We got home last week from Spain. Great trip and only a little interaction with technology. We did find a place in Barcelona that offered free Internet access and so we couldn’t resist checking our email. The keyboards at this place were built into the counter, which required significant pressure to type so it was a bit uncomfortable. In addition, because Spanish (and probably Catalan which is the main language spoken in Barcelona) has some extra letters not found in English, the keyboards were arranged somewhat differently than what we are used to. For example, the @ is still above the 2 but it is the third character above the 2. So there’s an extra shift key that allows you to get to the third characters. The second character above the 2 was “. As you can imagine, this took a little getting used to.
I had a ton of email when I checked, but none of it was critical and in fact, most of it was junk, ready to be deleted unopened. I suppose if we had taken the trip during the semester, this might have been different but it made me realize that I really don’t need to check my email multiple times per day, especially in the summer.
One problem that we had with technology (although it was technology that was hidden from us) was that our bags didn’t make our connecting flight on the way home. We left Barcelona on Tuesday, July 1, flew to Paris with a 2 hour layover there, then flew to Philadelphia (5 hour layover) and then home to Manchester. When we got to Philadelphia, we had to go through Immigration, pick up our bags (even though they were checked all the way through to Manchester), go through Customs and then recheck the bags. Our bags had not made the switch of planes at Charles de Gaulle airport in Paris so we didn’t have them in Philadelphia. When we spoke to the person in Philadelphia about it, she said that even a 3 hour layover between connections would not have been enough time for bags to make the connecting flight at Charles de Gaulle. This surprised me because I would think this huge airport would have the latest in baggage handling technology so that much of the routing of bags would happen automatically using the bar coded tags on the bags. The truly stupid thing about all of this is that even though she told us that the earliest they could possibly make it to Manchester would be the following day, we couldn’t put in a lost baggage claim until we got to Manchester. And she said that the bags would not be put on another flight until we put in the lost baggage claim (“for security reasons”). I would have thought that the airline would be able to figure out that it was their screw-up that caused the bags to be delayed and so they would automatically put the bags on the next flight to the US. But she said that it’s a security risk for the bags to travel without the owner of the bags on the same plane and so they need to be sure that would only happen when the baggage had been “lost”. And the way they know the bags are lost is that someone has filed a lost baggage claim. Of course, this explanation makes no sense to me and seems to be another example of security theater that is performed in airports around the world. So as a result of all these rules, our bags did not arrive in the Manchester airport until nearly midnight on Friday, July 4. That’s right–our bags arrived in Manchester three full days after we did.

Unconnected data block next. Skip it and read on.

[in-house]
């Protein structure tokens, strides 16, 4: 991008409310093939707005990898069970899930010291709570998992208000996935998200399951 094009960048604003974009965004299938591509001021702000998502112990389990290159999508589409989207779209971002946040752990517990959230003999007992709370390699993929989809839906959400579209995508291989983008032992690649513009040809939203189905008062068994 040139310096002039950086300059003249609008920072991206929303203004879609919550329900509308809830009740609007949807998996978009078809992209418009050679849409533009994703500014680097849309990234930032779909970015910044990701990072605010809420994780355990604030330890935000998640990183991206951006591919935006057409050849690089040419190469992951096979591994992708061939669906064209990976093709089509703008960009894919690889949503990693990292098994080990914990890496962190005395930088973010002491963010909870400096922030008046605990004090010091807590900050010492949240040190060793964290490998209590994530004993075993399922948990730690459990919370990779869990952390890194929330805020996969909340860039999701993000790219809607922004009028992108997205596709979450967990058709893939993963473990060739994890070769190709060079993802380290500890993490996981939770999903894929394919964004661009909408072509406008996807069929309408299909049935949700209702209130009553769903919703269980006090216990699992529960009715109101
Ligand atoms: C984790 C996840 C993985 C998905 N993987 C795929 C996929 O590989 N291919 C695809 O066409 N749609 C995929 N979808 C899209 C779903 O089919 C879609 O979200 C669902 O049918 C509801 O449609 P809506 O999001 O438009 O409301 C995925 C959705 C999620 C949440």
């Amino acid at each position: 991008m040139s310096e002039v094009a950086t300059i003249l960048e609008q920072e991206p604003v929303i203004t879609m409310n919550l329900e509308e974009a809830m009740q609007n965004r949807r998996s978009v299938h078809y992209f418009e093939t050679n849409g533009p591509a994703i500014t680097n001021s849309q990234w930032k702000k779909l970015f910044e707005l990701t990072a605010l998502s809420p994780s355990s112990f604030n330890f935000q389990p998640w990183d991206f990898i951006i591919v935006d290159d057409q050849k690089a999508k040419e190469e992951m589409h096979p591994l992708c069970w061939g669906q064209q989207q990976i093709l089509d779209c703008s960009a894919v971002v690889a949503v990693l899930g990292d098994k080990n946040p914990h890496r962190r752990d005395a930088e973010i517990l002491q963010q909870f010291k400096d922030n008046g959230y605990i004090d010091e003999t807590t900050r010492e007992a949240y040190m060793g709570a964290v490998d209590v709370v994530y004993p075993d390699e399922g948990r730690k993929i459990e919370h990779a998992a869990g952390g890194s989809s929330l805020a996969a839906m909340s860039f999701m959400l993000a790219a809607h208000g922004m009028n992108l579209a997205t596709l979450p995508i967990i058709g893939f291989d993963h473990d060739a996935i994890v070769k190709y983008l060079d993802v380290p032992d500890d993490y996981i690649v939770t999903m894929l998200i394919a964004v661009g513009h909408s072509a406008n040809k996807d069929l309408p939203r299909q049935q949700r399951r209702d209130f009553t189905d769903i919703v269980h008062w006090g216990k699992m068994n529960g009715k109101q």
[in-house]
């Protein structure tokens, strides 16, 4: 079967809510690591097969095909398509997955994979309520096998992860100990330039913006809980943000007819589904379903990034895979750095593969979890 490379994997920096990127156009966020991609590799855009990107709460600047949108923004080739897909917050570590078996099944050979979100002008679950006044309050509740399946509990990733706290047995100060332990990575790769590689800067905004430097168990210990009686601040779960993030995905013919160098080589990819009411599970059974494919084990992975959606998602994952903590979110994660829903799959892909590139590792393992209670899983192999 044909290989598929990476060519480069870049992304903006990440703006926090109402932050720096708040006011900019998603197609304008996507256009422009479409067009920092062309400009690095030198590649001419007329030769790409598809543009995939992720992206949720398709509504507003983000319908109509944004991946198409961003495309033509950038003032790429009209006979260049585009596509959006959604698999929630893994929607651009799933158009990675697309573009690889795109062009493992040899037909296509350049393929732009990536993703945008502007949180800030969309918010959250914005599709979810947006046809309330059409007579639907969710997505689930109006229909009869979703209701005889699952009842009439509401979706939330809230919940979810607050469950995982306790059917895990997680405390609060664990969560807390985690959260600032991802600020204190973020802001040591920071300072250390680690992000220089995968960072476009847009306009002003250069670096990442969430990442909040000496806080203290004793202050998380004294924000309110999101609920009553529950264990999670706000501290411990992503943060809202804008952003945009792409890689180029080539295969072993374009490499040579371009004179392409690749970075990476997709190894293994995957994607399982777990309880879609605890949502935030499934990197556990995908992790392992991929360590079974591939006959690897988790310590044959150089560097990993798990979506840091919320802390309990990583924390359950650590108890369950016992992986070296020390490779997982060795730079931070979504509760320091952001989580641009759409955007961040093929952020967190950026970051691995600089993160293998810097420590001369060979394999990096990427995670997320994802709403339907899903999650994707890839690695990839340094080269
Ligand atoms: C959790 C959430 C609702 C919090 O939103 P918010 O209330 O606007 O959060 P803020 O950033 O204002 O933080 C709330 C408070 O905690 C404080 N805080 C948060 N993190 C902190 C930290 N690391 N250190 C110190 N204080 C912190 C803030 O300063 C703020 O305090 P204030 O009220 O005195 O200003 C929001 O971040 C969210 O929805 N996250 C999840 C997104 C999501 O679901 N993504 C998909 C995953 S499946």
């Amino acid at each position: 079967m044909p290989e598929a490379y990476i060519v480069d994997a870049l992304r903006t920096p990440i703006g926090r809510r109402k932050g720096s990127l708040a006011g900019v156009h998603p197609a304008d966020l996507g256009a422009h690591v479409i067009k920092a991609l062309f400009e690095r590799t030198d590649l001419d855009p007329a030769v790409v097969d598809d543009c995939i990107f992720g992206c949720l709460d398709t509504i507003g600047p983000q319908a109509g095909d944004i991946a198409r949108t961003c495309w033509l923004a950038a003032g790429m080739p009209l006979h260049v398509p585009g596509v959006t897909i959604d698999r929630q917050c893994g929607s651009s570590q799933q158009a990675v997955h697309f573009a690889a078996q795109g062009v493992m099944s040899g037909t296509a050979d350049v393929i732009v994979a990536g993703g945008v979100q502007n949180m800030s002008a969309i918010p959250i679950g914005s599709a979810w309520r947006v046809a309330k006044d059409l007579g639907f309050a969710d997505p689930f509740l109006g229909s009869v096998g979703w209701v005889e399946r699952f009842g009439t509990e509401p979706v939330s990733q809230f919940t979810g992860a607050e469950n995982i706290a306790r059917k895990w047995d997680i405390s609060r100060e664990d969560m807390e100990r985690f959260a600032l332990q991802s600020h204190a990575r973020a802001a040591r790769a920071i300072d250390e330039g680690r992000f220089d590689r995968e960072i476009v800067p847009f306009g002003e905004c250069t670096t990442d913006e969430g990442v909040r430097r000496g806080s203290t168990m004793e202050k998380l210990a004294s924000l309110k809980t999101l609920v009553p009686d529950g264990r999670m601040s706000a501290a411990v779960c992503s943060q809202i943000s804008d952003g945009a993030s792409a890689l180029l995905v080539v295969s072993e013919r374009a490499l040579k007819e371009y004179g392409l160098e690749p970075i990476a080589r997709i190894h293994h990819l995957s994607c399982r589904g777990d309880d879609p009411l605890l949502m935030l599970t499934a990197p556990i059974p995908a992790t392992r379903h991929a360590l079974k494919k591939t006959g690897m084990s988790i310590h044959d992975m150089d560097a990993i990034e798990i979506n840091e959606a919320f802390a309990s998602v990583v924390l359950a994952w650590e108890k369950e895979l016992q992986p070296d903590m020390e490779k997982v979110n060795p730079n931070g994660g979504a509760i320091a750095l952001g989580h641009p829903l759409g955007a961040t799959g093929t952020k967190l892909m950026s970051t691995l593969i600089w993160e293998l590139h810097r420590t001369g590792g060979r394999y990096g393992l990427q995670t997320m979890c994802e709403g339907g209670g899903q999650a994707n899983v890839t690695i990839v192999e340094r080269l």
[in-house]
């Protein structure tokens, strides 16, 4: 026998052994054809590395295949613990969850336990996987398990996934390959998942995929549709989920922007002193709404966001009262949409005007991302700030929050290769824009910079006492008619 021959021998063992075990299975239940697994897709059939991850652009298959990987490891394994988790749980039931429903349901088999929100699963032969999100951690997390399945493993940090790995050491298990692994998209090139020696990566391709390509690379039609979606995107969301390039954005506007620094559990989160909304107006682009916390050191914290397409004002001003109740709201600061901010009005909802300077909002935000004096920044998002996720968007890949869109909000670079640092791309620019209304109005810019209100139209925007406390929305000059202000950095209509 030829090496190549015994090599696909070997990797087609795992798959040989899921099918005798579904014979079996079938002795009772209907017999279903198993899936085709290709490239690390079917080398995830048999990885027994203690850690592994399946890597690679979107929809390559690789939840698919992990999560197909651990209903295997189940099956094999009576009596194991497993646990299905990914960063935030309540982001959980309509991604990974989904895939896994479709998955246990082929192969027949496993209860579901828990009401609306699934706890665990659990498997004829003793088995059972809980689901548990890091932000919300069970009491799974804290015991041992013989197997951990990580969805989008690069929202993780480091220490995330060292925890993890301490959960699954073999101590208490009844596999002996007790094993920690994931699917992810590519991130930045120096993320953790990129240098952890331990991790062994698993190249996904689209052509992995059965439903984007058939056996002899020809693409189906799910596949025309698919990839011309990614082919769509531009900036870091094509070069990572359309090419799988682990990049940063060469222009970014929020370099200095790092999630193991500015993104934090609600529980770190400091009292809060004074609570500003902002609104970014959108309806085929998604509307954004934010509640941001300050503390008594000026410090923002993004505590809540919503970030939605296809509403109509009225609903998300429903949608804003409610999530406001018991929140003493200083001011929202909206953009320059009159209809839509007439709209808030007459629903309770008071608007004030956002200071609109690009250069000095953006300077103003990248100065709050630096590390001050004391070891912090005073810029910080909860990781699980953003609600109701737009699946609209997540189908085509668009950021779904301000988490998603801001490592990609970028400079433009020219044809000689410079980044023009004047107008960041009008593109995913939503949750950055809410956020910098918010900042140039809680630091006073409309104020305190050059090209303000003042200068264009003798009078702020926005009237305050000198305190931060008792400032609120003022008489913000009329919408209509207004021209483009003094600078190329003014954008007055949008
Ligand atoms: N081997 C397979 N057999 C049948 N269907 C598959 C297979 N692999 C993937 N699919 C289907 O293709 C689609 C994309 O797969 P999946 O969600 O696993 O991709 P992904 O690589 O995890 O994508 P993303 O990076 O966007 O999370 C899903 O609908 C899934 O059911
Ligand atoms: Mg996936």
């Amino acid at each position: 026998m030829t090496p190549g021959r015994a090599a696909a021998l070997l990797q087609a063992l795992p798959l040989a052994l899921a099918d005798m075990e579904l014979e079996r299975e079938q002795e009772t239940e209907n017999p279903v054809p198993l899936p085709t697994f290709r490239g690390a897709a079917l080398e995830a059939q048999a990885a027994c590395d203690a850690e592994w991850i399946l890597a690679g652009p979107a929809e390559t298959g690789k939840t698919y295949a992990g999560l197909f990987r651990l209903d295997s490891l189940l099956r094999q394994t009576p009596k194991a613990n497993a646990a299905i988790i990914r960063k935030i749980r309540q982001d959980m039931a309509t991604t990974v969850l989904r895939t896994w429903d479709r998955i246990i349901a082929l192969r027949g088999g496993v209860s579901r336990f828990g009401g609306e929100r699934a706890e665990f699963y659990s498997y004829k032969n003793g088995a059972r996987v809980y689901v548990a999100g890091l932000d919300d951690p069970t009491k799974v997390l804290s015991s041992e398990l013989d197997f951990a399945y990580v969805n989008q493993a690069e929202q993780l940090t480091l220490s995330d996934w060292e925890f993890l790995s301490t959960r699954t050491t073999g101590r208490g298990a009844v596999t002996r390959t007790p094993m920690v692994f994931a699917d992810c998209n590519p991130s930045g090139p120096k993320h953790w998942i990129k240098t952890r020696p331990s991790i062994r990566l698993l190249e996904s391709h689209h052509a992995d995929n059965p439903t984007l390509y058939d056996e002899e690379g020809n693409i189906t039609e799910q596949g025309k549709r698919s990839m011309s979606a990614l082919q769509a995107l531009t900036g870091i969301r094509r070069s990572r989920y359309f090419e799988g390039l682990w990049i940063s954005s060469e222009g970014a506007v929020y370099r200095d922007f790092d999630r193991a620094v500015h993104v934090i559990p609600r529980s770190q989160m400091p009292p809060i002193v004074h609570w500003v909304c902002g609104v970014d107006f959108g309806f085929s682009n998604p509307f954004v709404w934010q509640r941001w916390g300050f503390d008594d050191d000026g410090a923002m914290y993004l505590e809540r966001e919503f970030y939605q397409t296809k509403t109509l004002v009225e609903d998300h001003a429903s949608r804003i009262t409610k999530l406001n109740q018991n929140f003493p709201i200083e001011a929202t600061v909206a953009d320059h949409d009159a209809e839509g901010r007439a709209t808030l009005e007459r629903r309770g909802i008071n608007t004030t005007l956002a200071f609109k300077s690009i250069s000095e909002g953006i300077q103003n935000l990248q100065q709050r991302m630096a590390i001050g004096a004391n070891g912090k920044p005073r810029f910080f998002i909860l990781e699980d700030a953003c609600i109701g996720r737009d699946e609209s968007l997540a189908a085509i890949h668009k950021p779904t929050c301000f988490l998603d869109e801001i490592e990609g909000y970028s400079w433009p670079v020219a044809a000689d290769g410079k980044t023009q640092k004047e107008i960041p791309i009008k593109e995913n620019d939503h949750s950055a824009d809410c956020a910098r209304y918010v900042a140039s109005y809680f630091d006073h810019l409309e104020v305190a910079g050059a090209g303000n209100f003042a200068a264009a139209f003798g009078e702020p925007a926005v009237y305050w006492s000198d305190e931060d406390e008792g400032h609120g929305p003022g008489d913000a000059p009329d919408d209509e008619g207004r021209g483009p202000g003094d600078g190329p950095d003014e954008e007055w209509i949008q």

When we filed our lost baggage claim in Manchester, the clerk asked us if there were any distinguishing items inside the bags that would allow the handlers to definitively identify the bags. I don’t understand why they would have to open the bags to identify them. Isn’t that why we are required to put an identification tag on the outside? And isn’t that why they put a bar coded tag with the routing information on the outside of the bag? The whole incident made me realize that although it is pretty amazing that millions of bags are handled each year and mostly they get where they’re supposed to go eventually, there could be some improvements in the use of technology in the system.
In any case, we’re glad to finally have our bags back. And we’re glad to be home.
I am currently Professor of Digital Media at Plymouth State University in Plymouth, NH. I am also the current Coordinator of General Education at the University. I am interested in astrophotography, game studies, digital literacies, open pedagogies, and generally how technology impacts our culture.